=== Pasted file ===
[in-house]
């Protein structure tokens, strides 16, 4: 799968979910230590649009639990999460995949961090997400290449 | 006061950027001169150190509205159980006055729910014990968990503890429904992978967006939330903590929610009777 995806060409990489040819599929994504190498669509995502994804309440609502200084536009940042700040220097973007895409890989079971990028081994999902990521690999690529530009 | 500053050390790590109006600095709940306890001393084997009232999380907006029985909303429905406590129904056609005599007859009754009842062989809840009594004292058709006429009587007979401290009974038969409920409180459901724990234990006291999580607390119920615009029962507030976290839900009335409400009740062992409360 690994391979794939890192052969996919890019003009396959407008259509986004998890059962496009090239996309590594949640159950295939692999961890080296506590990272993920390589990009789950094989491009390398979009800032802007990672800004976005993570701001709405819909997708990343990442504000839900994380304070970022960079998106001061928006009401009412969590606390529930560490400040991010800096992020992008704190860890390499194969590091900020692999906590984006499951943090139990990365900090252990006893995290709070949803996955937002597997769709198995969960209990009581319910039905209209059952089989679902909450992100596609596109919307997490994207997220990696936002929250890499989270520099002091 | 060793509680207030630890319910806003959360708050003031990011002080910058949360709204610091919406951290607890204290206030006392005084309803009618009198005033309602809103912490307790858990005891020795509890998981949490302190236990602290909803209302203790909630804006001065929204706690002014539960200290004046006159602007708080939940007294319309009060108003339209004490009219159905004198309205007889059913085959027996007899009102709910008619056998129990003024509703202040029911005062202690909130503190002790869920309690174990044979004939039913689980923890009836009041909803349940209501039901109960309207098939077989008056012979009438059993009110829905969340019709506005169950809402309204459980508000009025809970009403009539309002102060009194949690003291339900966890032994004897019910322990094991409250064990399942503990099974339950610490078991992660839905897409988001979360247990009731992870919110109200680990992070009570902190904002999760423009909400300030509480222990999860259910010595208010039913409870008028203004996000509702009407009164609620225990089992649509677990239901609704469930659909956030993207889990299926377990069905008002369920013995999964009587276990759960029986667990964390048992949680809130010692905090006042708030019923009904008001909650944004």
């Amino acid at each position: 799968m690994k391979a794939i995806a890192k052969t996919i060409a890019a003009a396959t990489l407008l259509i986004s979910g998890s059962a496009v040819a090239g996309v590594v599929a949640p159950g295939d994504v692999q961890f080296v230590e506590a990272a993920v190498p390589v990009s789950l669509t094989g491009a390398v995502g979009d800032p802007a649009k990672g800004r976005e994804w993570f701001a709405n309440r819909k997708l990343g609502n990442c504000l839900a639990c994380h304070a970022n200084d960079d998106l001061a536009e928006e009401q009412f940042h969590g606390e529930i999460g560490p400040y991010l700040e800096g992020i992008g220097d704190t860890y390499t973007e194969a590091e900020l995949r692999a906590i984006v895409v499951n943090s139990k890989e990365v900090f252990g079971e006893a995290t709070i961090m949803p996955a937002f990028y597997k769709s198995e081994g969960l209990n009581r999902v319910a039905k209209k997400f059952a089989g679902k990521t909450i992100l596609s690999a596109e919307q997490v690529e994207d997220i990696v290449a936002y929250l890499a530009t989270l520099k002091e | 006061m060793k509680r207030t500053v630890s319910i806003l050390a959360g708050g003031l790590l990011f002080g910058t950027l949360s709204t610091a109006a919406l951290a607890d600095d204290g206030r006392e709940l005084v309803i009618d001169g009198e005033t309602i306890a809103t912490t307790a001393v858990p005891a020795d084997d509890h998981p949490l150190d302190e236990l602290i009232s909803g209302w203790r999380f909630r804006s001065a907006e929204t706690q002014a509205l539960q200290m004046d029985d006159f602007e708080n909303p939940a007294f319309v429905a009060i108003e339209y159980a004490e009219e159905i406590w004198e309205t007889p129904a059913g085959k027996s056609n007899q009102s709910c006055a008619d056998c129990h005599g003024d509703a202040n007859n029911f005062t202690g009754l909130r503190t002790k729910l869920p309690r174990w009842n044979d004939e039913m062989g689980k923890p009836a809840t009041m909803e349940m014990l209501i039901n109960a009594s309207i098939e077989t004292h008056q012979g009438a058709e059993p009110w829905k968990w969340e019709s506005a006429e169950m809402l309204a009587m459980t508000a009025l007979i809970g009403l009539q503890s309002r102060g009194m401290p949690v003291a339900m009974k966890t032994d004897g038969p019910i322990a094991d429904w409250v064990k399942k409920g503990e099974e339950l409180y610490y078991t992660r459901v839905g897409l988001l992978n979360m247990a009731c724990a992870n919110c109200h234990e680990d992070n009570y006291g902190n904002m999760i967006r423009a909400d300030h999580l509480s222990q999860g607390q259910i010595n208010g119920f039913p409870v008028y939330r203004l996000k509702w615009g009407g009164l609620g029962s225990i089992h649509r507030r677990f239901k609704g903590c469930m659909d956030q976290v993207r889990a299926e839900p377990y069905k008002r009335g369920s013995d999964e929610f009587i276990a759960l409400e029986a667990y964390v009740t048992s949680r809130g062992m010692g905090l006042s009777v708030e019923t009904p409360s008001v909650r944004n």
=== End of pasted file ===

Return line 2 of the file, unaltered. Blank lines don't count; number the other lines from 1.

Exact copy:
């Protein structure tokens, strides 16, 4: 799968979910230590649009639990999460995949961090997400290449 | 006061950027001169150190509205159980006055729910014990968990503890429904992978967006939330903590929610009777 995806060409990489040819599929994504190498669509995502994804309440609502200084536009940042700040220097973007895409890989079971990028081994999902990521690999690529530009 | 500053050390790590109006600095709940306890001393084997009232999380907006029985909303429905406590129904056609005599007859009754009842062989809840009594004292058709006429009587007979401290009974038969409920409180459901724990234990006291999580607390119920615009029962507030976290839900009335409400009740062992409360 690994391979794939890192052969996919890019003009396959407008259509986004998890059962496009090239996309590594949640159950295939692999961890080296506590990272993920390589990009789950094989491009390398979009800032802007990672800004976005993570701001709405819909997708990343990442504000839900994380304070970022960079998106001061928006009401009412969590606390529930560490400040991010800096992020992008704190860890390499194969590091900020692999906590984006499951943090139990990365900090252990006893995290709070949803996955937002597997769709198995969960209990009581319910039905209209059952089989679902909450992100596609596109919307997490994207997220990696936002929250890499989270520099002091 | 060793509680207030630890319910806003959360708050003031990011002080910058949360709204610091919406951290607890204290206030006392005084309803009618009198005033309602809103912490307790858990005891020795509890998981949490302190236990602290909803209302203790909630804006001065929204706690002014539960200290004046006159602007708080939940007294319309009060108003339209004490009219159905004198309205007889059913085959027996007899009102709910008619056998129990003024509703202040029911005062202690909130503190002790869920309690174990044979004939039913689980923890009836009041909803349940209501039901109960309207098939077989008056012979009438059993009110829905969340019709506005169950809402309204459980508000009025809970009403009539309002102060009194949690003291339900966890032994004897019910322990094991409250064990399942503990099974339950610490078991992660839905897409988001979360247990009731992870919110109200680990992070009570902190904002999760423009909400300030509480222990999860259910010595208010039913409870008028203004996000509702009407009164609620225990089992649509677990239901609704469930659909956030993207889990299926377990069905008002369920013995999964009587276990759960029986667990964390048992949680809130010692905090006042708030019923009904008001909650944004």